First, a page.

When Unity is Destructive (Part 1 of 3)

When Unity is Destructive (Part 1 of 3) May 24, 2022

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Our reading this week is from the gospel of John:

“My prayer is not for them alone. I pray also for those who will believe in me through their message, that all of them may be one, Father, just as you are in me and I am in you. May they also be in us so that the world may believe that you have sent me. I have given them the glory that you gave me, that they may be one as we are one—I in them and you in me—so that they may be brought to complete unity. Then the world will know that you sent me and have loved them even as you have loved me. Father, I want those you have given me to be with me where I am, and to see my glory, the glory you have given me because you loved me before the creation of the world. Righteous Father, though the world does not know you, I know you, and they know that you have sent me. I have made you known to them, and will continue to make you known in order that the love you have for me may be in them and that I myself may be in them.” (John 17:20-26)

I commented a few weeks ago on the various communities represented in the closing chapters of the gospel of John, as well as the effort of the author(s) of this gospel to offer legitimacy to each of them. We encounter a “big tent” approach for the communities that recognize Mary, John, Peter, and Thomas as all valuable parts of the much larger early Jesus community. (cf. 1 Corinthians 1:12)

This week, we are meeting once again the desire of the Johannine community that all of the varied communities of those seeking to follow the moral philosophy and teachings of Jesus in those early years, would be one. 

I don’t think we need to read into this call for oneness a desire for homogeneity. But that each community, with its varied emphasis and characteristics, to recognize one another as fellow Jesus followers as long as no one’s interpretation of Jesus is doing harm to the vulnerable and those on the undersides of community.  Whether that was accomplished is up for historical debate, but we read in this week’s reading at least that desire being present.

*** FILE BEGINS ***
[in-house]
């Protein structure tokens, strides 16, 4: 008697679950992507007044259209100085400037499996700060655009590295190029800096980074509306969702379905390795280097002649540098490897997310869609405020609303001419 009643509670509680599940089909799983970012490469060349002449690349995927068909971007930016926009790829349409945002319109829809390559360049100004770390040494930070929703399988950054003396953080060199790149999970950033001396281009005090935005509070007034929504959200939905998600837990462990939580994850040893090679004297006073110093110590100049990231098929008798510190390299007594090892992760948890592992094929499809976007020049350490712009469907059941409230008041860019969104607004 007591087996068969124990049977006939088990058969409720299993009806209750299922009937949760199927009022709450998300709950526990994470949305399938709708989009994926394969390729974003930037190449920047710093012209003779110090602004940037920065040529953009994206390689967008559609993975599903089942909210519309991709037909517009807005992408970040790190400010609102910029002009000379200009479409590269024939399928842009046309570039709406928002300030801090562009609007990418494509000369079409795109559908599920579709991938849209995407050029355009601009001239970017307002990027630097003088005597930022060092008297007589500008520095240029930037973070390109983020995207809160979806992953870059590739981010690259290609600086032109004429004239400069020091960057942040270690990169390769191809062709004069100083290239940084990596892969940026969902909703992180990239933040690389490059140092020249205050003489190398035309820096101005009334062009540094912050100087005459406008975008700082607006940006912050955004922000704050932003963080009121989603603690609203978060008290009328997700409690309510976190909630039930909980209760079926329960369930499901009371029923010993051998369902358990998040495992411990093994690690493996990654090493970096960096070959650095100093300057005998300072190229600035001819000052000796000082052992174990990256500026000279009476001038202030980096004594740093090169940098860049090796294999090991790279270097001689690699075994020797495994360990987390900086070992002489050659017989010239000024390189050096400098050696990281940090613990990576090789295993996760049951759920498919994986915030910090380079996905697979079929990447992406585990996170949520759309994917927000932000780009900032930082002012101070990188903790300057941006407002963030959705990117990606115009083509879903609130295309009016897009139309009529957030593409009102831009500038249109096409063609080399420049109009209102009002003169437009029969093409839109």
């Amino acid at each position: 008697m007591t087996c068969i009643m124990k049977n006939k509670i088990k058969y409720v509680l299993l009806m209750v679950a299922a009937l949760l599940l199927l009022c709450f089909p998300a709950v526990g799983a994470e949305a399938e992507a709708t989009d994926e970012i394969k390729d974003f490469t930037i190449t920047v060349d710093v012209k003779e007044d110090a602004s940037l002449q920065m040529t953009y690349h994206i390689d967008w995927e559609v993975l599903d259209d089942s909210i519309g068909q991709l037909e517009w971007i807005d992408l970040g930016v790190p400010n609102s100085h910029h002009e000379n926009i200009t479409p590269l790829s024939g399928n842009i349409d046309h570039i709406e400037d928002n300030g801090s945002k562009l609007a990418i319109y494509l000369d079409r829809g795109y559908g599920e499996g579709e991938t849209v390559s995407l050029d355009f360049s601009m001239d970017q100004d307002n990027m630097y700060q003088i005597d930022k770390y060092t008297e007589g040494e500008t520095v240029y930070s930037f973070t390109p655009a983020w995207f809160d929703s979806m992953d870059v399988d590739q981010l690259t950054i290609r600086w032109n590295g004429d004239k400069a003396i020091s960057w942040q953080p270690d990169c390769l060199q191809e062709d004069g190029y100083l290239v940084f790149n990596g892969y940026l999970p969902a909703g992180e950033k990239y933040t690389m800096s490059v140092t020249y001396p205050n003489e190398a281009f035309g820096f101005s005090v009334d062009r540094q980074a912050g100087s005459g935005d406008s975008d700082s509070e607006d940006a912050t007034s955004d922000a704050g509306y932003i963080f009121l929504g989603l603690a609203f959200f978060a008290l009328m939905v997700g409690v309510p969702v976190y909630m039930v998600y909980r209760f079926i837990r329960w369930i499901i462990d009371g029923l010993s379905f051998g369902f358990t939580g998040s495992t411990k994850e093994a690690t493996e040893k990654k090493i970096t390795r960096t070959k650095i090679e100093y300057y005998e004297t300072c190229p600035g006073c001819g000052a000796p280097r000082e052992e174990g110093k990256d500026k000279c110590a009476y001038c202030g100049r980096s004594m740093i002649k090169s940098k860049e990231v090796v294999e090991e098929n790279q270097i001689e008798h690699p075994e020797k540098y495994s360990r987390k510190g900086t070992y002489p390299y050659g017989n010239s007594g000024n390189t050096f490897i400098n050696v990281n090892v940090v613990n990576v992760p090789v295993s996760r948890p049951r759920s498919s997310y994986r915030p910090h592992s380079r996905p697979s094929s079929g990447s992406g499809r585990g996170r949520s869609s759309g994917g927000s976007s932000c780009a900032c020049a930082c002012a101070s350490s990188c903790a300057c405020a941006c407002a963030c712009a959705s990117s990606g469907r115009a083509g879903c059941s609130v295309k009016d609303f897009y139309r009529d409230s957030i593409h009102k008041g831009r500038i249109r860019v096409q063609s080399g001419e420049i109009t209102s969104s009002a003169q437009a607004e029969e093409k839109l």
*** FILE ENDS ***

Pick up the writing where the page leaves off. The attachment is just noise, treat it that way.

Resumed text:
Most scholars of John see this prayer as the Johaninne community’s equivalent of “the Lord’s prayer” in the gospel of Matthew and Luke. This passage also includes some provocative statements regarding the relationship between Jesus and “the Father.”  It is ironic and sad that because of this, this prayer in John’s gospel for oneness was also one of the most significant sources of tension (at best) and harm and murder (at worst) between Christians during the 4th and 5th centuries regarding various beliefs of how Jesus was related to divinity. Much harm has been done around the question of the divinity of the Christ.  

On this note briefly, early Christianity wasn’t settled on this question. What mattered most to these early Jesus followers was how folks defined and endeavored to follow the moral philosophy of Jesus. Not whether or not they all agreed to how Jesus was or was not divine. 

I think we could learn from this today.  Before Christianity turned creedal, it was far more important how one practiced their Jesus following.  Beliefs were important, but they always held in tension with what fruit those beliefs were actually producing in one’s life. Are your beliefs manifesting themselves in life-giving ways or are your beliefs bearing harm.

We’ll continue to unpack this and some life-giving expressions of unity, next.

(Read Part 2)

About Herb Montgomery
Herb Montgomery, director of Renewed Heart Ministries, is an author and adult religious re-educator helping Christians explore the intersection of their faith with love, compassion, action, and societal justice. You can read more about the author here.

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